The Fabulist: A Novel Stephen Glass (Simon & Schuster)
Sammy Sosa was ejected from a major league baseball game last week for allegedly using a corked bat. That's cheating. Accompanying the stories of the Sosa scandal from the very beginning were reminders about Albert Belle and Wilton Guerrero, the last two guys to get caught corking. With that reporting tendency in mind, the recent outing of New York Times writer Jayson Blair as a plagiarist must have Simon & Schuster and Stephen Glass salivating. Glass was the last journalist before Blair to be fired for fabricating stories. He's the one who created fake websites and voicemail boxes to cover his tracks once his editor started questioning him about one of his suspicious columns.

If not for Blair's blunders, I am sure Glass' "novel" (which is really a work of nonfiction masquerading as fiction) would go mostly unnoticed. Instead, the former writer has become an object of a renewed interest. "Legitimate" journalists have gone into a whirlwind of diatribe writing about Glass. One went so far as to claim he absolutely would not read the book and was actually suppressing an urge to burn it. What these writers apparently don't see is that all Glass really wants is attention, and that complete journalistic indifference would be more painful to him than a lambasting.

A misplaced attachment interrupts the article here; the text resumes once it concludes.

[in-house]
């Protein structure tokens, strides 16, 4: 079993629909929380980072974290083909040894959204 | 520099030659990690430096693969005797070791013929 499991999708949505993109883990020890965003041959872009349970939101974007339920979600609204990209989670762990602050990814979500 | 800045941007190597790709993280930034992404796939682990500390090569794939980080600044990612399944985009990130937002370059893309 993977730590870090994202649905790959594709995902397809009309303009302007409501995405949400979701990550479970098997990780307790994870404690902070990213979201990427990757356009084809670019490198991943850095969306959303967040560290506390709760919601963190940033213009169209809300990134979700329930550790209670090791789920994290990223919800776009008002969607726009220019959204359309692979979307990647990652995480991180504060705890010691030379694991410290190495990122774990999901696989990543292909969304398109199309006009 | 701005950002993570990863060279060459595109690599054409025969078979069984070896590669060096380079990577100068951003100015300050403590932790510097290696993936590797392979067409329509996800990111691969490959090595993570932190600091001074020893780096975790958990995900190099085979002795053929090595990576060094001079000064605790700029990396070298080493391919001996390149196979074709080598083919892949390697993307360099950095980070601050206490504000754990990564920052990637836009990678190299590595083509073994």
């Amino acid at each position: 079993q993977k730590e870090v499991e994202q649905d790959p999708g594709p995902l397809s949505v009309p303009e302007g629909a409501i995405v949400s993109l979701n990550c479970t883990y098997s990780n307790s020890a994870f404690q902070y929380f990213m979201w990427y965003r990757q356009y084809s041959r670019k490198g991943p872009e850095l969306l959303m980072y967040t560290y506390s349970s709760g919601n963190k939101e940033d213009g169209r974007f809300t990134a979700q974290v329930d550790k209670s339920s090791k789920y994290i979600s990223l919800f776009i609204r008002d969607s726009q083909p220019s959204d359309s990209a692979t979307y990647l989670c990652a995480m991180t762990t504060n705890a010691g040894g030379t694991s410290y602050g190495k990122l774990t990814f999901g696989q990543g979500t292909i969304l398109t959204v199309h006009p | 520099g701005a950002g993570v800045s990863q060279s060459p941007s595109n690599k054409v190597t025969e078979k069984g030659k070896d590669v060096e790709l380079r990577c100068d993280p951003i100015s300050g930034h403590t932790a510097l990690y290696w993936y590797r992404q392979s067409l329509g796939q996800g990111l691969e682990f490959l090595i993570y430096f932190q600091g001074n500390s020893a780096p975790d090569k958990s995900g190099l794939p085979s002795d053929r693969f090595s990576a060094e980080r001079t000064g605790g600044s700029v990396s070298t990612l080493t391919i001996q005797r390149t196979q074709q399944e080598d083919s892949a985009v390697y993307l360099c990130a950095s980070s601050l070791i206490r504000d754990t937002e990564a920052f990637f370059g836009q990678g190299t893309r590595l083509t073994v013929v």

As a work of fiction, The Fabulist is a piece of crap. It is like a thrice watered-down re-telling of C.D. Payne's brilliant novel, Youth in Revolt. But where Revolt's protagonist Nick Twisp is charming and hilarious, Glass is pathetic and disgusting. During one completely incongruous and pointless aside about a summer job he held (which comes in the midst of a story about lying to his parents after getting an F on an Organic Chemistry test--go figure), he congratulates himself on being able to find a rat's G-spot. Way to go, Stephen.

Clearly, the value of The Fabulist has nothing to do with the superficial details of its plot. Rather, it is the circumstances which led to its production--Glass' irrepressible need to explain himself in an effort to regain acceptance--that we can learn from. What we discover is that the pathology of lying, at least in this case, results from a very deep, childish dependence on acceptance. AARON BEAM